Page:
Learn about setting up project folders.
- [Instructor] If you have access to the Exercise Files that I provided with the course, then go ahead and download those and extract them to a convenient location. I placed them here on my Desktop. If you don't have access to the Exercise Files, you can still learn Arnold 5 in Maya using your own assets. If you don't have access to Maya, if you're on a mobile device or you're just not simply in front of Maya at the moment, then you can still learn by observation.
Let's take a look at the Exercise Files I provided. It's a standard Maya project folder structure. I've also added one folder which is a Photoshop folder with one example in it. In the scenes folder, we've got, Maya has a scene file for almost every movie. Sometimes there are two scenes files for the movie. If there's a finish example, then that's the end state of what the scene should look like at the end of that particular movie.
If there isn't a finished example for that particular movie, then the end state of that movie will be found as the begin state of the following movie. Additionally, I've got a folder for xrefs or external references. Go in there. These are scene files that are referenced into the main scene files here. In the sourceimages folder, we have some texture maps, a various formats. As you progress in this course, you'll also start to see this fill up with .TX documents which are automatically created by Arnold for the purposes of bitmapping.
We'll talk about that more later. Also in the images folder, there are some rendered examples. I've placed these files in an Examples folder so that when you render your own images, you don't have name conflicts with existing files. That includes these AOV documents here. If we go into that folder, these are render passes for Arnold. In one of the exercises, you will load in your own rendered AOVs into Photoshop.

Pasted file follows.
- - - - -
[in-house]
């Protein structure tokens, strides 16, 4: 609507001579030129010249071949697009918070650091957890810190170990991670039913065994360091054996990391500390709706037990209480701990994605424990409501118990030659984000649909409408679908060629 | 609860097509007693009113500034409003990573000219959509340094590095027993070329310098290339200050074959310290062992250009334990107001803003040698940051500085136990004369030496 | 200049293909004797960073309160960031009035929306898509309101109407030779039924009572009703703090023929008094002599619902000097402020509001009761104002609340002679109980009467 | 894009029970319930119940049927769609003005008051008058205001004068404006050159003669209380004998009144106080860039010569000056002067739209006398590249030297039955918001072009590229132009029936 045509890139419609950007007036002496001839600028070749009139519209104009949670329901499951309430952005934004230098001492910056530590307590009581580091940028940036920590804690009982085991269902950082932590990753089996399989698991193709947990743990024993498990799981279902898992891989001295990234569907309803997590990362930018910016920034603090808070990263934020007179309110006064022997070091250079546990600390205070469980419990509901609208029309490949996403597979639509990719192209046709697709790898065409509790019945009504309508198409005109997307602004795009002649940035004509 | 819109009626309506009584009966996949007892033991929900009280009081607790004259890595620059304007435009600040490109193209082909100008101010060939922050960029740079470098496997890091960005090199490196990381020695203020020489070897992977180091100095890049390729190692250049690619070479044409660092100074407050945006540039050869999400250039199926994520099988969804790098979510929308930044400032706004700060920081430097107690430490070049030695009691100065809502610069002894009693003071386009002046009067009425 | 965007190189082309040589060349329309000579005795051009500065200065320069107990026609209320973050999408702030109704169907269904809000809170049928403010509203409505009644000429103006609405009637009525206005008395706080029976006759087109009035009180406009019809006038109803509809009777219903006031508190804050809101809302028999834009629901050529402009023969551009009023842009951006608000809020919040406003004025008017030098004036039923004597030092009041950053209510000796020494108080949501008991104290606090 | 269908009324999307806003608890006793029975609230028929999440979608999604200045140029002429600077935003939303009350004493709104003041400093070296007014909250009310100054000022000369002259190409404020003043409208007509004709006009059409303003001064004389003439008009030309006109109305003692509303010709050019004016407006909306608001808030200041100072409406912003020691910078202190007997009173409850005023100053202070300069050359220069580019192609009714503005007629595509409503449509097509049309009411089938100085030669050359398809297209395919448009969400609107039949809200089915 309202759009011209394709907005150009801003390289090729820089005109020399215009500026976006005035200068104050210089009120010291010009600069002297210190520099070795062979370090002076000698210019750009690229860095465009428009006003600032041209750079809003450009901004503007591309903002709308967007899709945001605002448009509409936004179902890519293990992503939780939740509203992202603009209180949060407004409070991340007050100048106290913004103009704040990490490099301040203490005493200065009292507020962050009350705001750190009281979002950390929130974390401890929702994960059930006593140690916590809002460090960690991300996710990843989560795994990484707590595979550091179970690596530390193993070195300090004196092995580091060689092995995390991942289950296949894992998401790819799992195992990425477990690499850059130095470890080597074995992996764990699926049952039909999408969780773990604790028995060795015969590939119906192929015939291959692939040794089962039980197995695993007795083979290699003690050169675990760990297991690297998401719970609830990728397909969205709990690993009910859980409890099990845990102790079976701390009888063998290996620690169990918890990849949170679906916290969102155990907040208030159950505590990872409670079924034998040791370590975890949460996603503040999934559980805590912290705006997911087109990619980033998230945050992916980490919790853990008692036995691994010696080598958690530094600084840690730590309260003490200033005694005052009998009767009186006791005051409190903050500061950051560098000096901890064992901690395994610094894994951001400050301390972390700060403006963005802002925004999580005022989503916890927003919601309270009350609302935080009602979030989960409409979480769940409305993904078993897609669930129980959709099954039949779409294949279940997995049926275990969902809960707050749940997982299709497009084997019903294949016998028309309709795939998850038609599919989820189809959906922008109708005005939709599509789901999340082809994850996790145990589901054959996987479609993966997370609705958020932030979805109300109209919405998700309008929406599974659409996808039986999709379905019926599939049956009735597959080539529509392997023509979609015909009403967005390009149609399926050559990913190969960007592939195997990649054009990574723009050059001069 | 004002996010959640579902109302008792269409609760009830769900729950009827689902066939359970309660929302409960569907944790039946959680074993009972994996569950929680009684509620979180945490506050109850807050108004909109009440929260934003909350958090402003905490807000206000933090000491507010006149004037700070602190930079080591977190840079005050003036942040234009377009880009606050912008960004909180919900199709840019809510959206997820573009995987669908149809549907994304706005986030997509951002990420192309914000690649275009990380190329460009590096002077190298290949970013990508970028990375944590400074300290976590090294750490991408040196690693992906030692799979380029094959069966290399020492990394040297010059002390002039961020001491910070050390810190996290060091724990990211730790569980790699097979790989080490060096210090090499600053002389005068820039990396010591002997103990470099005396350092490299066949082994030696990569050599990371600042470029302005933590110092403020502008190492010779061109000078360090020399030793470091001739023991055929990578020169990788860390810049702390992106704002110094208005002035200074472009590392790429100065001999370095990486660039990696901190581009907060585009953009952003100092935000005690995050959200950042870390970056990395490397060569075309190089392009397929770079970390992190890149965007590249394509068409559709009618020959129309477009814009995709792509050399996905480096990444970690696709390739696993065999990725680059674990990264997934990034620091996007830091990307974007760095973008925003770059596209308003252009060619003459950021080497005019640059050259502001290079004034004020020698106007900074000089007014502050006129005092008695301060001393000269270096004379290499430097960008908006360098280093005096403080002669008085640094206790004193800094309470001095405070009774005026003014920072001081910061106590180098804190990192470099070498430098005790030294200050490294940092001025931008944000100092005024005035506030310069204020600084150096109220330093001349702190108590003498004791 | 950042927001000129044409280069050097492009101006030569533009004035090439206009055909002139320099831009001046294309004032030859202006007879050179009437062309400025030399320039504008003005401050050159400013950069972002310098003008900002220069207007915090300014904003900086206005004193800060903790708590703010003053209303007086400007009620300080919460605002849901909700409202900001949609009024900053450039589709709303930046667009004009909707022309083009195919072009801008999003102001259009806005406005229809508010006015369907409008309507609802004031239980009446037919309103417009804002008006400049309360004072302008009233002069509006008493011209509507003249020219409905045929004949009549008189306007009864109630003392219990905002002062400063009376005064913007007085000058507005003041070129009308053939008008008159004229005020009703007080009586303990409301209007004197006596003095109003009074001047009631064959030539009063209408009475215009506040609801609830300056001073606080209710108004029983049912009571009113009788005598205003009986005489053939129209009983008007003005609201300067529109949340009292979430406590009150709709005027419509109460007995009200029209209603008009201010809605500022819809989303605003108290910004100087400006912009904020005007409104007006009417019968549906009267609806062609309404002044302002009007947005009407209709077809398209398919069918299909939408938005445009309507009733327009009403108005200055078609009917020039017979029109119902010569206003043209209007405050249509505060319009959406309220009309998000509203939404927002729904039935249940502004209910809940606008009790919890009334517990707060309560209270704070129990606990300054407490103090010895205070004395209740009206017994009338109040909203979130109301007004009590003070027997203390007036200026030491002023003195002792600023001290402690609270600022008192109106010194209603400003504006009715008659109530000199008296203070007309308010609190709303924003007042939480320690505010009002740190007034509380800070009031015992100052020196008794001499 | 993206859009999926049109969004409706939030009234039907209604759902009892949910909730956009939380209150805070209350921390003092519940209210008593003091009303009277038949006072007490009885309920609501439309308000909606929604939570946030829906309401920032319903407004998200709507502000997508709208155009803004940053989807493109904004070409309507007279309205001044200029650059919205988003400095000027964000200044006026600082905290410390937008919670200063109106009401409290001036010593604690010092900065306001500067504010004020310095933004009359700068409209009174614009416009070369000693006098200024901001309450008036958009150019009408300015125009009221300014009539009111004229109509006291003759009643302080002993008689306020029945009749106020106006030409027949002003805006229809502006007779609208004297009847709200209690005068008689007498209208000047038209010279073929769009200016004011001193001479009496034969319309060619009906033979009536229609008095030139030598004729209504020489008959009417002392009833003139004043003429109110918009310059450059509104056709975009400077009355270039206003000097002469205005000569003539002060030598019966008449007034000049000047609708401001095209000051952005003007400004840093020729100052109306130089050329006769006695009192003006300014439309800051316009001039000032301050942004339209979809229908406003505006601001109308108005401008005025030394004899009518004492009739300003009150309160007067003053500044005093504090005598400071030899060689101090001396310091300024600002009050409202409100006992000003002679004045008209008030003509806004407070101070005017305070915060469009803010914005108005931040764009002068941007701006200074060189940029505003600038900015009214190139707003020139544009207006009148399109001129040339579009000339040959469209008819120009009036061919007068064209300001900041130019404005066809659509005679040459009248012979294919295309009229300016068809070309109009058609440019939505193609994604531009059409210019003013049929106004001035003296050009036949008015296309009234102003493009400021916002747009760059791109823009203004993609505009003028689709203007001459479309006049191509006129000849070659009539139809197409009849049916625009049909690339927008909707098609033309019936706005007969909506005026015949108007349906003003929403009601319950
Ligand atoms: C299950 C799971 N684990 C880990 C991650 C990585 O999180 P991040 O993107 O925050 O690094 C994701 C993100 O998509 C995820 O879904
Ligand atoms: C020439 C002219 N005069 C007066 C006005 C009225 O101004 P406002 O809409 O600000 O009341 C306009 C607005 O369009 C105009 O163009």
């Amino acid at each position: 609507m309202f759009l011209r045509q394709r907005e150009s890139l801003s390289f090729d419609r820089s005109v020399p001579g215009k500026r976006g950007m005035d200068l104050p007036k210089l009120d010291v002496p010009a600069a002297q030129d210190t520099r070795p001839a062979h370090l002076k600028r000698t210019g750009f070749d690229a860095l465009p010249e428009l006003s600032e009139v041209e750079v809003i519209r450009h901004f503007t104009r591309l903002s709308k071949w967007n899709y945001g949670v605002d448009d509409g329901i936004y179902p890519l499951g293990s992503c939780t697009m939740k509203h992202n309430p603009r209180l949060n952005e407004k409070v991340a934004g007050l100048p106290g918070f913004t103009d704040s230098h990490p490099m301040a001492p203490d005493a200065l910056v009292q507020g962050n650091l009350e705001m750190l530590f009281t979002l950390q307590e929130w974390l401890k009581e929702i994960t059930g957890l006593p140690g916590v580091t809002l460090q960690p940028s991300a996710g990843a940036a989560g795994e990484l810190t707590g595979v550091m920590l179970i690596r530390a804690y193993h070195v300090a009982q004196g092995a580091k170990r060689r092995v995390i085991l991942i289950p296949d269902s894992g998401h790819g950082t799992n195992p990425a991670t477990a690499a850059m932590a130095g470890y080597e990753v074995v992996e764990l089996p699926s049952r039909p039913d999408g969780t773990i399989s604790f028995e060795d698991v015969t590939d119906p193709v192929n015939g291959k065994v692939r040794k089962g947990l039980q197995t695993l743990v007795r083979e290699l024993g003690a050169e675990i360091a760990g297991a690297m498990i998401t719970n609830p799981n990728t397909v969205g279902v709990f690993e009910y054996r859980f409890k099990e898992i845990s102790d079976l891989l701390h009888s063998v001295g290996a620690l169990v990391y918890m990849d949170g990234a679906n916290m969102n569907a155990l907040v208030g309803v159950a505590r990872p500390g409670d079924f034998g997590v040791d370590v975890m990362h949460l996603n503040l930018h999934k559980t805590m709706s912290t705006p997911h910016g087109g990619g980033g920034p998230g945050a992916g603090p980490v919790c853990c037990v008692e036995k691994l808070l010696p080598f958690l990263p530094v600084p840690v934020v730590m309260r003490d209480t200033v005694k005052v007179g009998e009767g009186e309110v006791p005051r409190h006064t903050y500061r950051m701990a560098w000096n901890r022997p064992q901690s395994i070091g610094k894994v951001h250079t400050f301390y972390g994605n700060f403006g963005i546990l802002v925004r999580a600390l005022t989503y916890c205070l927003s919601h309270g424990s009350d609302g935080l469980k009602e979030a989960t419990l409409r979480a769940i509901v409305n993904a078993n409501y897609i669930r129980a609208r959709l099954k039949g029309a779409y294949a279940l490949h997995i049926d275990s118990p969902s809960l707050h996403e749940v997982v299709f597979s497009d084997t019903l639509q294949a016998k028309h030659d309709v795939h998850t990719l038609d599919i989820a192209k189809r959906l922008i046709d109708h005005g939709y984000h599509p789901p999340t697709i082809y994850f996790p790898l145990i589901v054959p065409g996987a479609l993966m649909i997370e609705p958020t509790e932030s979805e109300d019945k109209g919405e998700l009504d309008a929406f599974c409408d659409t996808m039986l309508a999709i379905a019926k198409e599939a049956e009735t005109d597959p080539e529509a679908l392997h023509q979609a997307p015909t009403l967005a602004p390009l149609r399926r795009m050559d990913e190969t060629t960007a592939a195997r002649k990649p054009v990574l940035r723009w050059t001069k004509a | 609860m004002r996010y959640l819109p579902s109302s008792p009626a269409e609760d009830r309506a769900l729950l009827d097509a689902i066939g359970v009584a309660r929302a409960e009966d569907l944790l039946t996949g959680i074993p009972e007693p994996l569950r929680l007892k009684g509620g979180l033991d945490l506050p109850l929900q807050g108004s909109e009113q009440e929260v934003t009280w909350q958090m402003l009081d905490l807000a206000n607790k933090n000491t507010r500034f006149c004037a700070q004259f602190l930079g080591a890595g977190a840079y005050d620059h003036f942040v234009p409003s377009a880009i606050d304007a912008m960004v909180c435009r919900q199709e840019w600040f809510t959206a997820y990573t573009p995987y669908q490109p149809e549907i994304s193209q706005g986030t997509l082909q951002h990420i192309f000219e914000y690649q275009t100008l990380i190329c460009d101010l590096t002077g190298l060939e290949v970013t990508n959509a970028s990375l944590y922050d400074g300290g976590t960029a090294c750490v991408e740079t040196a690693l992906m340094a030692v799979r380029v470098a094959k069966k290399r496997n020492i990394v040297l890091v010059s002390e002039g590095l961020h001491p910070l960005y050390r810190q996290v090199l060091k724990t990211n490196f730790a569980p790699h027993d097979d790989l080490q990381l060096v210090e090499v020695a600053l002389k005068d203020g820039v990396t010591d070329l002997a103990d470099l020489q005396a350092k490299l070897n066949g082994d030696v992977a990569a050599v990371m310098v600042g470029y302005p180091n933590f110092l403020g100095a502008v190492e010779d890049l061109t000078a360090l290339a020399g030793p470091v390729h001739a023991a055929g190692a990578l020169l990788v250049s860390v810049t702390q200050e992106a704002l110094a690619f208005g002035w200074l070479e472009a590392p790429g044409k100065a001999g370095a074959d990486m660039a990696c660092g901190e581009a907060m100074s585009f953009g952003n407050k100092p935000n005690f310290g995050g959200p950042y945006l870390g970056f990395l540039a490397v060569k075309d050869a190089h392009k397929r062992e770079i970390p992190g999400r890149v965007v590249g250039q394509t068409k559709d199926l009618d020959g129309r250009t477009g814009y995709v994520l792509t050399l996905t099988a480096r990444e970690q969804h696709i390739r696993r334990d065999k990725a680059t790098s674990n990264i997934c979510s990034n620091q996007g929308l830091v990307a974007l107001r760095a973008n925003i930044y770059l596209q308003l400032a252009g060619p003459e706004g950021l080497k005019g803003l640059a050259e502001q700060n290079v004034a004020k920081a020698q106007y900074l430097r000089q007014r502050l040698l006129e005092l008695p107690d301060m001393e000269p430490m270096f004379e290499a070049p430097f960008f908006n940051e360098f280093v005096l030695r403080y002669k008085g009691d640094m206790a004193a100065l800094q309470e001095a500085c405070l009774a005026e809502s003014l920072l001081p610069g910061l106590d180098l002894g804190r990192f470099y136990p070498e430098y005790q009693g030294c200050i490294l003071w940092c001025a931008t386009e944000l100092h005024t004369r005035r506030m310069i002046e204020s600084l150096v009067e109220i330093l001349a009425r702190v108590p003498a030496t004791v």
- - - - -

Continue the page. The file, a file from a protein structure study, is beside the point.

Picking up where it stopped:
But, if you actually don't have those, then you can find them here in the examples. Okay, so those are the Exercise Files. Let's now talk about setting up Maya for the project folder. If you don't have the Exercise Files, then you want to create a Maya project somewhere on your hard drive. So go ahead and launch up Maya. Then in Maya we need to set the project folder. Go into the File menu, to the Project Window.
If you don't have the Exercise Files, you only need to create your own project for the course. Click on the New button and give it a name. Maybe call it Arnold project or something similar. Press Enter. Then browse for a location. This is just pointing at the current Users, Documents/maya/projects, but of course, I can browse. Then we go to the Desktop and choose that as the location for my new Maya project.
So just choose Desktop and then select. Then when I click Accept, the new project folder is created and it's here on my Desktop. If I go to the File menu and choose Open Scene, then I'm taken to Desktop/Arnold_Project/scenes. Again, this if you don't have the Exercise Files and you need to start fresh. But if you do have the Exercise Files, then you simply need to set the project to that folder. So go back to the File menu and choose Set Project.
Then select Exercise Files, just the top level, and click Set. Now we're pointing at the Exercise Files folder. If we go to the File menu and choose Open Scene, we're taking all the Exercise Files for the course. All right, those are the Exercise Files. That's how to manage project folders in Maya.
- Arnold rendering concepts
- Lighting with Maya and Arnold lights
- Controlling exposure
- Filtering light with Gobo
- Light attenuation with Decay
- Image-based lighting with Skydome
- Exterior daylight with Physical Sky
- Arnold Standard Surface material attributes
- Mapping material attributes
- Rendering refractions
- Mesh subdivision and displacement at render time
- Shading effects such as ambient occlusion and vertex color
- Camera effects such as fisheye and depth of field
- Animation image sequence rendering